Troy Harris ’92
Troy Harris, a 1992 forestry graduate, is the managing director for Timberland Funds at Jamestown L.P., a Timberland Investment Management Organization, or TIMO, that focuses on buying high quality timberland properties across the United States.
Harris currently serves on the boards of many parish forestry associations, including the National Alliance of Forest Owners and the Operating Committee of the National Alliance of Forest Owners. Harris has over 25 years of experience in public an institutional timberland portfolio management and a proven record of accomplishment for timber acquisitions, operations, management and dispositions.
Alumnus Spotlight with Troy
Why did you choose to attend Auburn?
I graduated from high school in Nashville, TN. I did not want to go to the University of Tennessee, ‘where everyone else was going.’ My neighbors both graduated from Auburn and took me to my first football game played against Florida on the weekend of Halloween. I really loved the campus and the Plains, and it felt like the right fit for me.
What led you to choose your major?
I went to Auburn thinking I wanted to be a doctor, but at class registration I thought about what would make me happy. I flipped through the degree program book and stumbled upon forestry. I was drawn to the degree especially because it seemed to not rely heavily on math classes, but the joke was on me as everything in forestry is math disguised with non-math names. Also, growing up in Oregon and being an Eagle Scout, I was always outside, so an outdoor career appealed to me.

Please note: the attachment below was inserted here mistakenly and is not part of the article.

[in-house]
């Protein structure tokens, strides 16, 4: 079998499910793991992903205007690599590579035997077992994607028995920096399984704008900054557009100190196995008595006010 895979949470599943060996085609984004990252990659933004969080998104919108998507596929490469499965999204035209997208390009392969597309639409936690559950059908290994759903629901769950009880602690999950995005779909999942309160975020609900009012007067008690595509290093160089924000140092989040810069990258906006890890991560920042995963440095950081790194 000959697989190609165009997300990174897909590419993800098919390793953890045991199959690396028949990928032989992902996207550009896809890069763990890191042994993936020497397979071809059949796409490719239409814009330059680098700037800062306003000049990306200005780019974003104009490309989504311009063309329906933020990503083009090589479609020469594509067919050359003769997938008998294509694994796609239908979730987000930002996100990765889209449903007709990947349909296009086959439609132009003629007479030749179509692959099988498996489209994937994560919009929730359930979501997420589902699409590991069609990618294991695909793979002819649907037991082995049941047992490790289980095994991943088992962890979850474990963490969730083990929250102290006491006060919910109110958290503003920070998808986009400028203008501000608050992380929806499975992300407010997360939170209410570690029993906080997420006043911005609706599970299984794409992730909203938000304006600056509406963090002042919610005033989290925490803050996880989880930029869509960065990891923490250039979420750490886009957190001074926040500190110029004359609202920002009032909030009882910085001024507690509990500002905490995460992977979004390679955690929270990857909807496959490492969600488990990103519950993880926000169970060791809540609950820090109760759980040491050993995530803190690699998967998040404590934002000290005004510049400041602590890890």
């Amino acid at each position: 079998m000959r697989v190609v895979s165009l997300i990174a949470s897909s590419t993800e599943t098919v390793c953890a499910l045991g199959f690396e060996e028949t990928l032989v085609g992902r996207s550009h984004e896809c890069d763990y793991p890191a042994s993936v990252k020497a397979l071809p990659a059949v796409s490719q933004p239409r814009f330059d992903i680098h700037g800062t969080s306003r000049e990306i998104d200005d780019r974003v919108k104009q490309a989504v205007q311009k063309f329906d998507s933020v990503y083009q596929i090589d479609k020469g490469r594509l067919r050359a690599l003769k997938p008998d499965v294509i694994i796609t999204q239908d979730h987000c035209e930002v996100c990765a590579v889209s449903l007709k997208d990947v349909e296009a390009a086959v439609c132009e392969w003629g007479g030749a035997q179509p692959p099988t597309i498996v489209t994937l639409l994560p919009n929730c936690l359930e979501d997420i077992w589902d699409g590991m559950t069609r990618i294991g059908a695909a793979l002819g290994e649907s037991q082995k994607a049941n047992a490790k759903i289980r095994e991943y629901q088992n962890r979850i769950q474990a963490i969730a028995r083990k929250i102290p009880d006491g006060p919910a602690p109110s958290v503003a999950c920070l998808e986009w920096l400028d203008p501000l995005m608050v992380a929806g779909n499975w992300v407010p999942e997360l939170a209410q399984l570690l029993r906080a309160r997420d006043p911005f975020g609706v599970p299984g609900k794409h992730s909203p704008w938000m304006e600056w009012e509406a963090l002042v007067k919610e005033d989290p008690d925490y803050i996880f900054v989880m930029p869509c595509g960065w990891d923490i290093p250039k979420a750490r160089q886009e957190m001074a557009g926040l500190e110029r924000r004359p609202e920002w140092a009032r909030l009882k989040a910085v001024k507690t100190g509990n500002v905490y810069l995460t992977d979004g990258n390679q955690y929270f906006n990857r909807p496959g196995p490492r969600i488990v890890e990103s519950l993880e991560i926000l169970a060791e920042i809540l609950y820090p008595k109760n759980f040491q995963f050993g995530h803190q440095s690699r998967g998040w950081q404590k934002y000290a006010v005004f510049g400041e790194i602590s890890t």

How did the School of Forestry and Wildlife Sciences, or SFWS, prepare you for your career?
As a ’92 graduate I would have to say it was different back then. The school was really was turning out the best “dirt foresters” in the country. The focus was growing and buying trees. I got an amazing job opportunity to work for Union Camp, one of the best paper companies in the southeast. It was a young forester’s dream job, and I am really grateful to have started out there.
Why is staying involved and in touch with SFWS valuable to you?
I really value being able to share my experiences with the school, and helping faculty and students understand what TIMOs are looking for in a forestry graduate. You can do so much with a forestry degree from Auburn, and it’s rewarding to help students focus on what they might want to do when they graduate.
What is your favorite memory from your time at SFWS; was there a professor or faculty member that had a great influence on you during your time in the school?
He may not know this, but Dr. Richard Brinker, the dean and harvesting professor at the time, had a considerable influence on me. Dr. Brinker would always come to class in a well pressed dress shirt, even at summer camp. He did not present himself as a ‘forester,’ he came across as a businessman. His classes would focus a lot on how much money a landowner was spending and ask us to justify the cost.
Flannel shirts and jeans have their place in forestry, but I always tried to wear a collared shirt and pants because you never know who you may run into in the woods. Forestry is a business, and I have found that if you ask yourself, ‘Would I spend my own money on doing this?’ you usually make good decisions.
What is your favorite thing about being an SFWS alum?
The Auburn Family! I am so proud of our school and the character that SFWS instills in its students. I have the Auburn Creed hanging next to my desk to remind me of the things ‘I Believe.’ That simple ‘War Eagle’ you get walking through the airport says it all.
What advice would you give to students entering the workforce right now?
Network! Start talking to people in the industry today about all the possibilities out there for graduates. People in this industry are very open to sharing with you. Go ahead and connect via email, but don’t be afraid to pick up the phone or ask to grab a cup of coffee.